Northern District of California Holds Plaintiffs Lack Article III Standing to Sue Ancestry.com for Profiting Off Their Personal Information Without Consent

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On March 1, 2021, Magistrate Judge Laurel Beeler of the Northern District of California dismissed a variety of claims brought against the genealogy website Ancestry.com based on the website’s use of individuals’ personal information obtained from school yearbooks. In so doing, Judge Beeler added to the growing body of case law defining what constitutes an injury sufficient to support Article III standing in the context of data privacy class actions and highlighted the potential utility of Section 230 of the Communications Decency Act (“Section 230”) as a tool defendants can use to defeat privacy-related putative class actions.

  • Ancestry is a subscription service that offers its subscribers access to large databases of various types of records that are useful for conducting genealogical research. One of those databases contains nearly 730 million individual records Ancestry compiled from more than 450,000 yearbooks. Each of the records in Ancestry’s yearbook database contains an individual’s photograph, name, and various other pieces of personal information. Ancestry also uses the information in the yearbook records to create various advertisements highlighting the yearbook database’s ability to help subscribers “uniquely identify specific individuals.”
  • Two California residents who are not Ancestry subscribers—but who were described in the yearbook records without their consent—alleged Ancestry’s use of their data injured them by (1) depriving them of the ability to earn money from the use of their likenesses and personal information and (2) impeding their ability to control how their likenesses were used more generally. Accordingly, the residents sued Ancestry on behalf of themselves and a putative class of similarly situated residents of California. They asserted claims for unjust enrichment, intrusion upon seclusion, right of publicity, and violations of California’s Unfair Competition Law. Ancestry moved to dismiss, arguing that the plaintiffs lacked standing to bring their claims and that it was immune from the suit under Section 230. The court agreed with both of these arguments.
  • On the standing issue, the court found that the plaintiffs’ allegations of injury were insufficient to support Article III standing because the profiles that Ancestry compiled were based on data the plaintiffs had already shared with their classmates—meaning that the data was not “private.” (While Ancestry does not disclose how it creates its Yearbook database, it encourages users to donate old yearbooks.) The court concluded that “Ancestry’s using the public profiles to solicit paying subscribers—standing alone—does not establish injury.”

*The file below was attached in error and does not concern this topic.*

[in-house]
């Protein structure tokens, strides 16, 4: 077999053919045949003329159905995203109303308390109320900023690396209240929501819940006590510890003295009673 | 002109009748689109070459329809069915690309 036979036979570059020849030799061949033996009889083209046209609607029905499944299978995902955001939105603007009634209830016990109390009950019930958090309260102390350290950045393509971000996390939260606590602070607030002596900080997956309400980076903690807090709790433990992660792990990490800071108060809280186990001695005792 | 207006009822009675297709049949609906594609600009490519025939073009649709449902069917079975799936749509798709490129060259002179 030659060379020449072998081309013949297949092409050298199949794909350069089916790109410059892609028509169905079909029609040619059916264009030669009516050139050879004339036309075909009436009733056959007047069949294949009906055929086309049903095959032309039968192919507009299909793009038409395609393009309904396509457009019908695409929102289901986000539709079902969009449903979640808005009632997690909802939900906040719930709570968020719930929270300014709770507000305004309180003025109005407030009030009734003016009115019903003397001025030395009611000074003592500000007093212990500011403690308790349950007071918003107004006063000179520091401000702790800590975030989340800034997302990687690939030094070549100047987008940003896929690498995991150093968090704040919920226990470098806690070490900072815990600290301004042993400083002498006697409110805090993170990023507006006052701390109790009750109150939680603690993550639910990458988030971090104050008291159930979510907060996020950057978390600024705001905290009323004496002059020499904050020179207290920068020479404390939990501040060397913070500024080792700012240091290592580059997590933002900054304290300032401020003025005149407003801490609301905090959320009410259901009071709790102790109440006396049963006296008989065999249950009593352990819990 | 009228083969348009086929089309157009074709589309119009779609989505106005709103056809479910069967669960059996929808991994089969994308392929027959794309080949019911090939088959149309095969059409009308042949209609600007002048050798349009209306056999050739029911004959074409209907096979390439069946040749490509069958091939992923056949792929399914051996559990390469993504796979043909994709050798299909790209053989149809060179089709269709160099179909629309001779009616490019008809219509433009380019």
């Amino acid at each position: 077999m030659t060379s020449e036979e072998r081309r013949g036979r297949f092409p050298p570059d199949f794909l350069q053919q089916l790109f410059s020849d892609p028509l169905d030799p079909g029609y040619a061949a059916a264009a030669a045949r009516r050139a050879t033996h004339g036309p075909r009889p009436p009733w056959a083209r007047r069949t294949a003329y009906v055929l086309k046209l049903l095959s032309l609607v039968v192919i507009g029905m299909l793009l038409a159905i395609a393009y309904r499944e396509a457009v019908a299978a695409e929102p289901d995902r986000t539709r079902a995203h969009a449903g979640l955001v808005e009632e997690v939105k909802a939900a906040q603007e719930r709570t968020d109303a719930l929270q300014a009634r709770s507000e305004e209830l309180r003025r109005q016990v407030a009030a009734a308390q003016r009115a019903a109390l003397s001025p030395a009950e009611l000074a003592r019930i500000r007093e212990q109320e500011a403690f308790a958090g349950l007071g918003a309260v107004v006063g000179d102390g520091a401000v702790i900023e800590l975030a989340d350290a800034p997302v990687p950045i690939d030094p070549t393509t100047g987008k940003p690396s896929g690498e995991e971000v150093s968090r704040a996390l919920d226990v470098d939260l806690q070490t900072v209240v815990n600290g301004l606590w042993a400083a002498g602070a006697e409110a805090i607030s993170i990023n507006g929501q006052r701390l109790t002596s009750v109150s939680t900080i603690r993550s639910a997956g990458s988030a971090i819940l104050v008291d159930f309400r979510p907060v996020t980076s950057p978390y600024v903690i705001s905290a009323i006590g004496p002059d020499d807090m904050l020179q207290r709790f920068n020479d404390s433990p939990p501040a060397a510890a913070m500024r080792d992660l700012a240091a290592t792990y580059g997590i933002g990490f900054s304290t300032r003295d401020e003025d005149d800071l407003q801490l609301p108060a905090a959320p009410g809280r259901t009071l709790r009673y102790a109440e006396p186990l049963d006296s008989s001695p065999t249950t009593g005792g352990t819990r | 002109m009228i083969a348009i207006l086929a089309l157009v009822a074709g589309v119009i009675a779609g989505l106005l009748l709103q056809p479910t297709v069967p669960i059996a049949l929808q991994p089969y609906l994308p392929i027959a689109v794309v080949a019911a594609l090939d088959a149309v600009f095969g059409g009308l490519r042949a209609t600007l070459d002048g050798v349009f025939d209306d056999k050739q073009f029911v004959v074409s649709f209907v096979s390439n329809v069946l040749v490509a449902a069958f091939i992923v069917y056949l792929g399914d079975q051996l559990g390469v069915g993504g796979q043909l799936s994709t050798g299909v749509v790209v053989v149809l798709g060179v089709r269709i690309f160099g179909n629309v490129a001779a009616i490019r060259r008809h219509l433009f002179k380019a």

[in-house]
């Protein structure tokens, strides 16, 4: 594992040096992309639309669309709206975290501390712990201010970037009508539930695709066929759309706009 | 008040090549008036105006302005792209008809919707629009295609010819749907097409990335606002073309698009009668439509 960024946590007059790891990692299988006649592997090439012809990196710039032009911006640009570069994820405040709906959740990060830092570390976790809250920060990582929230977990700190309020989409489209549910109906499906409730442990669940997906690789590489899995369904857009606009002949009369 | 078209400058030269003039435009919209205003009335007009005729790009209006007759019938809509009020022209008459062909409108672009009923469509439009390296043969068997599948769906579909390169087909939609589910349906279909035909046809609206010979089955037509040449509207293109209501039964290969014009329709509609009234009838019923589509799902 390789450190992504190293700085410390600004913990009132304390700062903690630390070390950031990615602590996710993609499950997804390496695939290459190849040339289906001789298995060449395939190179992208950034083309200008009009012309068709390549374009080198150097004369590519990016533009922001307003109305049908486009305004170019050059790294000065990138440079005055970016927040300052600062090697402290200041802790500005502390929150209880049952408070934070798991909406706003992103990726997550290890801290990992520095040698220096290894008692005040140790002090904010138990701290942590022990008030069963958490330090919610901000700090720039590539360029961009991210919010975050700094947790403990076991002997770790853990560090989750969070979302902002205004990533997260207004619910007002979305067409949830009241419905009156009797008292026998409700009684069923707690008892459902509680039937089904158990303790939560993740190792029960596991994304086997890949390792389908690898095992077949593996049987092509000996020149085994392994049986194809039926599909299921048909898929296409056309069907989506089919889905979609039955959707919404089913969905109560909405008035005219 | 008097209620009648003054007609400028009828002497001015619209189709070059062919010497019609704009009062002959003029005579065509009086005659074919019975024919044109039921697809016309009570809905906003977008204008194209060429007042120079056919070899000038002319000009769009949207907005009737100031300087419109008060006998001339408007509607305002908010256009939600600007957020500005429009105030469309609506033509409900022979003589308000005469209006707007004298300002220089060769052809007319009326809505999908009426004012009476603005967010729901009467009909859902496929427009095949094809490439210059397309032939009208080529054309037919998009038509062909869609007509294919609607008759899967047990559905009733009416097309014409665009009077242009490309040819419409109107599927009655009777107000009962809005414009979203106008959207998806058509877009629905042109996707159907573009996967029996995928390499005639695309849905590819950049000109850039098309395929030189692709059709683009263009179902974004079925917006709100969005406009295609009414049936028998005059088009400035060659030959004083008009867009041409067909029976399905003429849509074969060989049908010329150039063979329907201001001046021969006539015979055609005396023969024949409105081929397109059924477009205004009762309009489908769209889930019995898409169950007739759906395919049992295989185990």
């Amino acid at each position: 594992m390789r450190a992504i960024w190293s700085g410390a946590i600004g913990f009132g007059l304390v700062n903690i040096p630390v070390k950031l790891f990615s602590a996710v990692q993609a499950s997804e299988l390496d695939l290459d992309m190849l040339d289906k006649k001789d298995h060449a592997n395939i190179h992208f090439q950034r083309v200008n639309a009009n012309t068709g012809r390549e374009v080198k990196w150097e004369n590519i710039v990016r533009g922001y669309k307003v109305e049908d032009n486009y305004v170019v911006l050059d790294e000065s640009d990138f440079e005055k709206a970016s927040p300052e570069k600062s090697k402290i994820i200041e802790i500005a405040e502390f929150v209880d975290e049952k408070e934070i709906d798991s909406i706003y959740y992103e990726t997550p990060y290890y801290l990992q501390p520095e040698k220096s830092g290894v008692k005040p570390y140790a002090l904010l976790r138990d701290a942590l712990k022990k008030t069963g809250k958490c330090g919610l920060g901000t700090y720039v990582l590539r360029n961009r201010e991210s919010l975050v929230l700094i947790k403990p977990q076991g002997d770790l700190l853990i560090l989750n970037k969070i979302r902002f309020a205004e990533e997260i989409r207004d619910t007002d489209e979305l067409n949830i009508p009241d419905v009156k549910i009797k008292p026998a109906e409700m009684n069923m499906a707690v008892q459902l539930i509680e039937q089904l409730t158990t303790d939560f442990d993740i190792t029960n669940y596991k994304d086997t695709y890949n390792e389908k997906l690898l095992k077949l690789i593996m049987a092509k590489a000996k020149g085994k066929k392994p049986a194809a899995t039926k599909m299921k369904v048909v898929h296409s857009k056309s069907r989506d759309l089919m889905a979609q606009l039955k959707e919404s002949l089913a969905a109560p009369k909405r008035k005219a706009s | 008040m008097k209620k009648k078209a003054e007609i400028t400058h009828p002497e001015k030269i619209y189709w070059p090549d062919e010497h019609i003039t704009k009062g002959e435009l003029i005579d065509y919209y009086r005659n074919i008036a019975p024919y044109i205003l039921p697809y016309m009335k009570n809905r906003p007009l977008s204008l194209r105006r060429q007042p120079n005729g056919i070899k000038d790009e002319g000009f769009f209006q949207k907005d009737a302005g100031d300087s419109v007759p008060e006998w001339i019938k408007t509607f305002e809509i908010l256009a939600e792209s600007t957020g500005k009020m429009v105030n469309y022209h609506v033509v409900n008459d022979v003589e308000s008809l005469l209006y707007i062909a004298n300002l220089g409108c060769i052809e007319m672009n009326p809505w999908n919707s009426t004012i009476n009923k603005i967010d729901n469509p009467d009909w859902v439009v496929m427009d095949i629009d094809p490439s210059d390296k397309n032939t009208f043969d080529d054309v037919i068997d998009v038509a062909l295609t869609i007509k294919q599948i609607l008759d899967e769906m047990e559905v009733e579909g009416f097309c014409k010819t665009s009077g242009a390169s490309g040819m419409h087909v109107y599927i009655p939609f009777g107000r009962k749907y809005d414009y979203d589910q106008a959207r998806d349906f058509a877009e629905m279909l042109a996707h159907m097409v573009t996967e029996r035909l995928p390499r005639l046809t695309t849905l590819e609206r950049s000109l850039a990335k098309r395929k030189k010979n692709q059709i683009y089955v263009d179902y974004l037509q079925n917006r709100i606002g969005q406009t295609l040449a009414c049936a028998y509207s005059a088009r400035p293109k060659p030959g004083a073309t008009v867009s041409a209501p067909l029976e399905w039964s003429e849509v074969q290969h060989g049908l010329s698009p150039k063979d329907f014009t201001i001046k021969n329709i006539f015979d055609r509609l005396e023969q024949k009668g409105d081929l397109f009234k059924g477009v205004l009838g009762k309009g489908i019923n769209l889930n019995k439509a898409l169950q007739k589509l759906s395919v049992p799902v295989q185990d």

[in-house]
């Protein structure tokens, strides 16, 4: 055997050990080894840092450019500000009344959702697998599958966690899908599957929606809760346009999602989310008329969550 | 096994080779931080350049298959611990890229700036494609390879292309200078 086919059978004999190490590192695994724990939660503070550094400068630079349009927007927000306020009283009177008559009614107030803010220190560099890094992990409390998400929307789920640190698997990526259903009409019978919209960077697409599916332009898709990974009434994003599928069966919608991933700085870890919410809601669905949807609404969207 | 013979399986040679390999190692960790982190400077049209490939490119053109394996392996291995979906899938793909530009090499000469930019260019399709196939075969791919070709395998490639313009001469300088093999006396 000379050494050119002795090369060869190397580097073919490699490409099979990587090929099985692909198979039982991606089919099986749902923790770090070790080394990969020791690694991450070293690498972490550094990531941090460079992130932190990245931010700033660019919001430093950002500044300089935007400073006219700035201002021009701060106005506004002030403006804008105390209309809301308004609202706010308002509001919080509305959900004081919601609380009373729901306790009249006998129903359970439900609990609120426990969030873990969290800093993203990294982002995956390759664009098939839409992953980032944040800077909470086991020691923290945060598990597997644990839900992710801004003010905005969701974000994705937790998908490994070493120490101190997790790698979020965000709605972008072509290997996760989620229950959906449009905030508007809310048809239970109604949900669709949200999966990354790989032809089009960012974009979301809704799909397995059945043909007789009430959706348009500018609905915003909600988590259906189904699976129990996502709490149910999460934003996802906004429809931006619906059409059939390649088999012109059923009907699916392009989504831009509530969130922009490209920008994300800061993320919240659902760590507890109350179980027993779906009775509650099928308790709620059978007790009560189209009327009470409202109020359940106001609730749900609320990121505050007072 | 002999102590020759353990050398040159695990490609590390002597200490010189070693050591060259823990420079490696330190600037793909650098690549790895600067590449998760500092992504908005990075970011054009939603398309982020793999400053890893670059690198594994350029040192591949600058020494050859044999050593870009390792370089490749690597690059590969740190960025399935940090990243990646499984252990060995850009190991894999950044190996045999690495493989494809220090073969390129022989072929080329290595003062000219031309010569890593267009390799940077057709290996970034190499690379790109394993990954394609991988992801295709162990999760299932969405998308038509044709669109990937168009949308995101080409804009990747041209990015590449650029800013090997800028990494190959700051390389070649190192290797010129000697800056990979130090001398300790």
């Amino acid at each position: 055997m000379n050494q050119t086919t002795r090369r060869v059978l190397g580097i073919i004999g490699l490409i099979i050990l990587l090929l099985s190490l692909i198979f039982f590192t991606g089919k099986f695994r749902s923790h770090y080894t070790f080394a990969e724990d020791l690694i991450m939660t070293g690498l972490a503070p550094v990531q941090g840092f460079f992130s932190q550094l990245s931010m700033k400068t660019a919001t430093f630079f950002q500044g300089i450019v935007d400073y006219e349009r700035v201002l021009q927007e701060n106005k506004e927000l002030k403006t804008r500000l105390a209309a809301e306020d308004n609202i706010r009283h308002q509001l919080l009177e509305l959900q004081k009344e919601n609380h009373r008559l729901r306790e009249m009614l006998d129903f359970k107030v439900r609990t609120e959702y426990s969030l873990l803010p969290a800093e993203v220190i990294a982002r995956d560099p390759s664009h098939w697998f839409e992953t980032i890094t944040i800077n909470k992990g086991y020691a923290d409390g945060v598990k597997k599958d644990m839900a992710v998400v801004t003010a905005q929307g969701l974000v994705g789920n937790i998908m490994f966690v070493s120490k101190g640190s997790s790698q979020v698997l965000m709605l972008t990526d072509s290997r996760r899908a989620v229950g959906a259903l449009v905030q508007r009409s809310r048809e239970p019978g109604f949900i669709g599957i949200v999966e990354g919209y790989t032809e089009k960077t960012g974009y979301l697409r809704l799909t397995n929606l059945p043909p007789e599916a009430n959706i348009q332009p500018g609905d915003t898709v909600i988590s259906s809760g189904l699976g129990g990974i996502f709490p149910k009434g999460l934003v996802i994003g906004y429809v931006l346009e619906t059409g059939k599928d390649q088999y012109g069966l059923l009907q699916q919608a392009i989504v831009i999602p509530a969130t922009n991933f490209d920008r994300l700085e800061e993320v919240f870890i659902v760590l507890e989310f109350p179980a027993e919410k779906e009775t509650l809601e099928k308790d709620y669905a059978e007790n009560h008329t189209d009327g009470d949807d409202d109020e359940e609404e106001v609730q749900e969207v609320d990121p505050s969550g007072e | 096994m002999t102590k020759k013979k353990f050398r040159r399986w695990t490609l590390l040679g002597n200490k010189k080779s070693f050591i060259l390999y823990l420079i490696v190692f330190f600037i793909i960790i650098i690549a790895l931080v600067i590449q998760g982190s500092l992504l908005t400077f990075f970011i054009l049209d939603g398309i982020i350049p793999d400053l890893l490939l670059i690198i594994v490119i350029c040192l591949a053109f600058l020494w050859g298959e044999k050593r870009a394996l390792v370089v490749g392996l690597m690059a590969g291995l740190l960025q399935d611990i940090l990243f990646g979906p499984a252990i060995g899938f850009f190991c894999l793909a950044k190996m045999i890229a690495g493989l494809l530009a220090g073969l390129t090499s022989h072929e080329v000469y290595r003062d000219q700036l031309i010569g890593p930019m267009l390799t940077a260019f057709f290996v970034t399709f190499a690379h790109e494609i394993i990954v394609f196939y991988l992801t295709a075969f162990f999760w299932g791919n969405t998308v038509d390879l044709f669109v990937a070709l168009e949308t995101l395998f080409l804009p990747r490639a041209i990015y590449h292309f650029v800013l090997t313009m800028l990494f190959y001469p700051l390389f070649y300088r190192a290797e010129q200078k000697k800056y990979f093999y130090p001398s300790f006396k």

• The court next distinguished the case from others involving rights of publicity claims, noting that nothing about Ancestry’s use of the plaintiffs’ data implied that they personally endorsed Ancestry. Similarly, the court noted that plaintiffs did nothing to show that they had a commercial interest in their likenesses that precluded Ancestry’s use without compensation or permission.
  • Because the content that the plaintiffs were challenging was based on publicly available yearbooks not created by Ancestry in the first instance, the court also found that Section 230 prohibited the plaintiffs’ claims. The plaintiffs argued that Ancestry did more than merely publish the yearbook content at issue, because it extracted data from yearbooks to create the records in its yearbook database and created ads using information in the yearbooks. But the court rejected this argument, construing Ancestry’s manipulation of the yearbook content as “just add[ing] functionality” to that content. It described Ancestry’s republishing of the yearbook content in different formats as akin to “a publisher’s traditional editorial functions.” It accordingly held that Ancestry was entitled to Section 230 immunity from suit.
  • The court’s standing ruling provides further support for the general principle that a plaintiff must do more than merely allege that a company profited off the use of his or her personal information to prevail in a putative privacy class action. As the court commented, “[m]ore is needed—beyond Ancestry’s use of the data to solicit subscribers—such as an inference that the profiled persons personally endorsed Ancestry’s product (or an equivalent interest).” And the court’s ruling on Ancestry’s Communications Decency Act defense is a helpful reminder that Section 230 can provide a defendant in privacy class actions with immunity from suit even where that defendant repackages content created by third parties.
  • The case is Callahan v. Ancestry.com Inc., No. 20-cv-08437-LB (N.D. Cal.), and you can read Judge Beeler’s decision here.

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